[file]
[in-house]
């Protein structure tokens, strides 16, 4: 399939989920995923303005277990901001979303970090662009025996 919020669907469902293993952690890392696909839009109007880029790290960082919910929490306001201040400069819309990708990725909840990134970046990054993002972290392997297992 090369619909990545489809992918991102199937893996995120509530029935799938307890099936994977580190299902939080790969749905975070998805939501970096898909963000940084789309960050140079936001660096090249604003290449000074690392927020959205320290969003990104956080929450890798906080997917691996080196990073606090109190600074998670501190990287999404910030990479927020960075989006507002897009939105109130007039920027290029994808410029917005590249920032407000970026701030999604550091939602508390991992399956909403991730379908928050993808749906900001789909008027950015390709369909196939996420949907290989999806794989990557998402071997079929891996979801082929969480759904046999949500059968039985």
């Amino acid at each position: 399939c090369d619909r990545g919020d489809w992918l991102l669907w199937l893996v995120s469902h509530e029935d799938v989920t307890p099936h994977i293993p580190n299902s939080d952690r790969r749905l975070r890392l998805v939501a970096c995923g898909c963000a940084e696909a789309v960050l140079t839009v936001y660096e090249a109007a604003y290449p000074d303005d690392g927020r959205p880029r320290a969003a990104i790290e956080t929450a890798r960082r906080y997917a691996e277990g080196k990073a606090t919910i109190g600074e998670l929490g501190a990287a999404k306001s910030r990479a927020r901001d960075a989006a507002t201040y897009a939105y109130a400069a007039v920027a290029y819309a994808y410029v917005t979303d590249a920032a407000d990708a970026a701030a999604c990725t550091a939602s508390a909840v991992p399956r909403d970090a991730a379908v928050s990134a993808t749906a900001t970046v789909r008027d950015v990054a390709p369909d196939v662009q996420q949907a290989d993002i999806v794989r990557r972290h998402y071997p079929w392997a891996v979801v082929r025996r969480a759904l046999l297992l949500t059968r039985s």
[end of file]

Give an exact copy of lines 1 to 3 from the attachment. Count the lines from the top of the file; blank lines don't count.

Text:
[in-house]
């Protein structure tokens, strides 16, 4: 399939989920995923303005277990901001979303970090662009025996 919020669907469902293993952690890392696909839009109007880029790290960082919910929490306001201040400069819309990708990725909840990134970046990054993002972290392997297992 090369619909990545489809992918991102199937893996995120509530029935799938307890099936994977580190299902939080790969749905975070998805939501970096898909963000940084789309960050140079936001660096090249604003290449000074690392927020959205320290969003990104956080929450890798906080997917691996080196990073606090109190600074998670501190990287999404910030990479927020960075989006507002897009939105109130007039920027290029994808410029917005590249920032407000970026701030999604550091939602508390991992399956909403991730379908928050993808749906900001789909008027950015390709369909196939996420949907290989999806794989990557998402071997079929891996979801082929969480759904046999949500059968039985």
């Amino acid at each position: 399939c090369d619909r990545g919020d489809w992918l991102l669907w199937l893996v995120s469902h509530e029935d799938v989920t307890p099936h994977i293993p580190n299902s939080d952690r790969r749905l975070r890392l998805v939501a970096c995923g898909c963000a940084e696909a789309v960050l140079t839009v936001y660096e090249a109007a604003y290449p000074d303005d690392g927020r959205p880029r320290a969003a990104i790290e956080t929450a890798r960082r906080y997917a691996e277990g080196k990073a606090t919910i109190g600074e998670l929490g501190a990287a999404k306001s910030r990479a927020r901001d960075a989006a507002t201040y897009a939105y109130a400069a007039v920027a290029y819309a994808y410029v917005t979303d590249a920032a407000d990708a970026a701030a999604c990725t550091a939602s508390a909840v991992p399956r909403d970090a991730a379908v928050s990134a993808t749906a900001t970046v789909r008027d950015v990054a390709p369909d196939v662009q996420q949907a290989d993002i999806v794989r990557r972290h998402y071997p079929w392997a891996v979801v082929r025996r969480a759904l046999l297992l949500t059968r039985s």